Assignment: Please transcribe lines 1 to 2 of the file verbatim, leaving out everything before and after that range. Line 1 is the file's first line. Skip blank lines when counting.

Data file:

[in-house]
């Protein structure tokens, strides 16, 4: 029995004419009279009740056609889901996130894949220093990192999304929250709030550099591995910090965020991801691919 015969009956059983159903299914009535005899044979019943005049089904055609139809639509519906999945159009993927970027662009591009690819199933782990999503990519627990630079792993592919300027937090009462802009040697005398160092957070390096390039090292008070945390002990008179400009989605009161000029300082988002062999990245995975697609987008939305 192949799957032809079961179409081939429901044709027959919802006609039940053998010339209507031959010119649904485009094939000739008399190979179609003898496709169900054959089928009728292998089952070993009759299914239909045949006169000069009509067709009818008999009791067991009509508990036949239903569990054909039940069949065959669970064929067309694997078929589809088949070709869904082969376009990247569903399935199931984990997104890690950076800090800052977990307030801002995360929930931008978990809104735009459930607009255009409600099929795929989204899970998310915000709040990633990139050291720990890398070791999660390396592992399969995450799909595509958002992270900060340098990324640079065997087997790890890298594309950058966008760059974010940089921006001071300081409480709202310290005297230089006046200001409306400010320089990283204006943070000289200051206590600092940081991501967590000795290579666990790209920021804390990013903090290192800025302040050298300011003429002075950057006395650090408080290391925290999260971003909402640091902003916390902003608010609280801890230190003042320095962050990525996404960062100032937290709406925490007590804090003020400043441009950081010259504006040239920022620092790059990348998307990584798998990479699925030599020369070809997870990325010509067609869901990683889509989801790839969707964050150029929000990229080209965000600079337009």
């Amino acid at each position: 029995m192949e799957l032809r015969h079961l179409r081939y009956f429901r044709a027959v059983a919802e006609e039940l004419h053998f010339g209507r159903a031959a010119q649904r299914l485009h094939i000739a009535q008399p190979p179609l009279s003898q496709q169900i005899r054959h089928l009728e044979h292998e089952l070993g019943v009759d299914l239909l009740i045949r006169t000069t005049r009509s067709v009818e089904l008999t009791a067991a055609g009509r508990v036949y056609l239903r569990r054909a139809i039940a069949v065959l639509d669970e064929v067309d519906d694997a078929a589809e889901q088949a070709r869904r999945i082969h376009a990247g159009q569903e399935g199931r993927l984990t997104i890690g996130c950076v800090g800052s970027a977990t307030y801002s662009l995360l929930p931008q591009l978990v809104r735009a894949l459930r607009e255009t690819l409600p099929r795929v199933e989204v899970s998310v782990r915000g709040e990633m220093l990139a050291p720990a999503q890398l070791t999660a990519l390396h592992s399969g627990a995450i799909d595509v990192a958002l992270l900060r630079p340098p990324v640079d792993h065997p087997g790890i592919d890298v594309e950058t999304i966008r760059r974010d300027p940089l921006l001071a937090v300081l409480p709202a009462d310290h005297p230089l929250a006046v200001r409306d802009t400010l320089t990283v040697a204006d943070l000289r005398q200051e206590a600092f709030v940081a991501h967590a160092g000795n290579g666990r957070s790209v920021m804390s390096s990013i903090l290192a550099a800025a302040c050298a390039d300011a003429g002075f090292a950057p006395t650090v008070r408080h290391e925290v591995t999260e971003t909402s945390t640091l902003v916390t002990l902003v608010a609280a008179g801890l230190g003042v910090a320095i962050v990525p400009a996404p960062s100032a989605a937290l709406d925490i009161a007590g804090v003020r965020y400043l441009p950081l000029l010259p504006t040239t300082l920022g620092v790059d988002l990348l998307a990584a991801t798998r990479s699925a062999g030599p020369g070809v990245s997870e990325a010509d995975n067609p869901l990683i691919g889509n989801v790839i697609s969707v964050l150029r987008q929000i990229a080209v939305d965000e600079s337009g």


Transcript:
[in-house]
């Protein structure tokens, strides 16, 4: 029995004419009279009740056609889901996130894949220093990192999304929250709030550099591995910090965020991801691919 015969009956059983159903299914009535005899044979019943005049089904055609139809639509519906999945159009993927970027662009591009690819199933782990999503990519627990630079792993592919300027937090009462802009040697005398160092957070390096390039090292008070945390002990008179400009989605009161000029300082988002062999990245995975697609987008939305 192949799957032809079961179409081939429901044709027959919802006609039940053998010339209507031959010119649904485009094939000739008399190979179609003898496709169900054959089928009728292998089952070993009759299914239909045949006169000069009509067709009818008999009791067991009509508990036949239903569990054909039940069949065959669970064929067309694997078929589809088949070709869904082969376009990247569903399935199931984990997104890690950076800090800052977990307030801002995360929930931008978990809104735009459930607009255009409600099929795929989204899970998310915000709040990633990139050291720990890398070791999660390396592992399969995450799909595509958002992270900060340098990324640079065997087997790890890298594309950058966008760059974010940089921006001071300081409480709202310290005297230089006046200001409306400010320089990283204006943070000289200051206590600092940081991501967590000795290579666990790209920021804390990013903090290192800025302040050298300011003429002075950057006395650090408080290391925290999260971003909402640091902003916390902003608010609280801890230190003042320095962050990525996404960062100032937290709406925490007590804090003020400043441009950081010259504006040239920022620092790059990348998307990584798998990479699925030599020369070809997870990325010509067609869901990683889509989801790839969707964050150029929000990229080209965000600079337009």